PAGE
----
Power Electronics History

The origin of power electronics can be traced back to 19th century scientists and inventors; including Michael Faraday, Thomas Edison, and Nikola Tesla. Faraday’s 1831 transformer action demonstration and the invention of the modern transformer in the 1880s can be seen as the first power electronics demonstrations, but it wasn’t until the early 20th century that the first real developments in power electronics started with the development of mercury arc rectifier. Invented by Peter Cooper Hewitt in 1902 and developed for use in the 1920s and 30s, the mercury arc rectifier was used to convert high voltage/current alternating current (AC) into direct current (DC). In 1933 selenium rectifiers were invented and then developed with positive applications in radio and then later in television [1, 2].

This early 20th center development in power electronics, though groundbreaking, was limited in its capabilities and thus only a limited number of devices were manufactured. This changed in the middle of the century when in 1947 the bipolar point-contact transistor was successfully demonstrated by Walter H. Brattain and John Bardeen under the direction of William Shockley at the Bell Telephone Laboratory. Then in 1948 the invention of the bipolar junction transistor by Shockley all at once reduced the cost and size while increasing the efficiency of transistors beginning a revolution in semiconductor electronics. Shortly after, in the 1950s, semiconductor power diodes became available and started replacing vacuum tubes. Then in 1956 the Silicon Controlled Rectifier (SCR) was introduced by General Electric marking the point where semiconductor power electronics really began [2, 3].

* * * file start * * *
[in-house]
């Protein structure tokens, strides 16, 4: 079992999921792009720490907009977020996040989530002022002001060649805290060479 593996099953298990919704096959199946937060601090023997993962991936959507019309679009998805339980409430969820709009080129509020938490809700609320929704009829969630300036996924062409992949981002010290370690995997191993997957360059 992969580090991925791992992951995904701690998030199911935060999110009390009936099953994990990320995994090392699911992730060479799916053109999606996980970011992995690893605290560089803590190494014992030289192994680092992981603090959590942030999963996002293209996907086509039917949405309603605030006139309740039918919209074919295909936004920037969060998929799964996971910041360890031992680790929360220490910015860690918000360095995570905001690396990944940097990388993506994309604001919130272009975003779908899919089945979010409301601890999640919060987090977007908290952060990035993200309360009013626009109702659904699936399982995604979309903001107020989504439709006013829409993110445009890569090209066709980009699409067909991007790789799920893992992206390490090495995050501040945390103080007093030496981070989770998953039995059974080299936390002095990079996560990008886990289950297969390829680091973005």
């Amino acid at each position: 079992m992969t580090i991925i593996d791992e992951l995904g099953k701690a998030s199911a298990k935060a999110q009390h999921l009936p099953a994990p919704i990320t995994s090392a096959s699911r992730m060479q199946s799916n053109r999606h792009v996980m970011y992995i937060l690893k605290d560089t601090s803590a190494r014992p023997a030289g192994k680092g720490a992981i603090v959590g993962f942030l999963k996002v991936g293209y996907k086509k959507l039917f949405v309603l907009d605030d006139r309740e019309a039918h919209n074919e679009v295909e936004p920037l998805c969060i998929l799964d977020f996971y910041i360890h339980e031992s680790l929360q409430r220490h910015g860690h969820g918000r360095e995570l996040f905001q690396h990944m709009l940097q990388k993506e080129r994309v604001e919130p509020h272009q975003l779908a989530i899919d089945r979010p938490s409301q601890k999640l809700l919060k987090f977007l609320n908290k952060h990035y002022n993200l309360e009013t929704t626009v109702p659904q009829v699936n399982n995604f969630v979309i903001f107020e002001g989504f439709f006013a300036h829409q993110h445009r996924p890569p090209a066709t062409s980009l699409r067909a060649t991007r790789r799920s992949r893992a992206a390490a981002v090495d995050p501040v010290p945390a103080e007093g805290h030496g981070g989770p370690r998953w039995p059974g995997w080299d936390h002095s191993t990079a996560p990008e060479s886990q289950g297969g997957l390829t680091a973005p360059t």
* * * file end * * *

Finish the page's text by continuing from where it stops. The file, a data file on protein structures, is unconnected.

In 1960s the switching speed of BJTs allowed for DC/DC converters to be possible in high frequency, with the MOSFET introduced in 1960. The progress of power FET had a great impact on power electronics during this time. In 1964 papers by Zuleeg and Teszner proposed that FETs were appropriate for handling high power by solving two problems, high frequency limitations and problems with high saturation currents. The frequency response was limted by higher parasitic capacitance and the current was limited by increased channel resistance. These devices were called multichannel field-effect transistors or MUCH-FET by Zuleeg. At the same time researchers in Japan were active in pursuit of high quality more cost effective devices [2, 3].

In 1950 Nishizawa and Watanabe, professors at Tokyo University, patented an analog transistor, later named the static induction transistor (SIT), that was capable of handling high power at high frequency. Throughout the 1970s many developments were made in the US and Japan in the realm of FETs and the semiconductor industry. In 1969 the Japanese Electrotechnical Laboratory discovered/invented the V-groove MOSFET. In 1976 power MOSFET becomes commercially available, coming into heavy use in industry. Then in 1982, a cheap, robust and fast device was developed with the capability to turn-off, the Insulated Gate Bipolar Transistor (IGBT) was introduced. From the mid to late 1970s through today many different manufacturers have developed many different types of FETs, MOSFETs, and other power semiconductor devices ranging from controlled to uncontrolled to rectifiers to power modules [2, 3].


  1. View PDF Here.. Retrieved March 2012.
  2. Ying-Yu Tzou. View Webpage Here. Retrieved March 2012.
  3. http://nptel.iitm.ac.in/courses/Webcourse-contents/IIT%20Kharagpur/Power%20Electronics/PDF/L-1(SSG)(PE)%20((EE)NPTEL).pdf; Retrieved March 2012.



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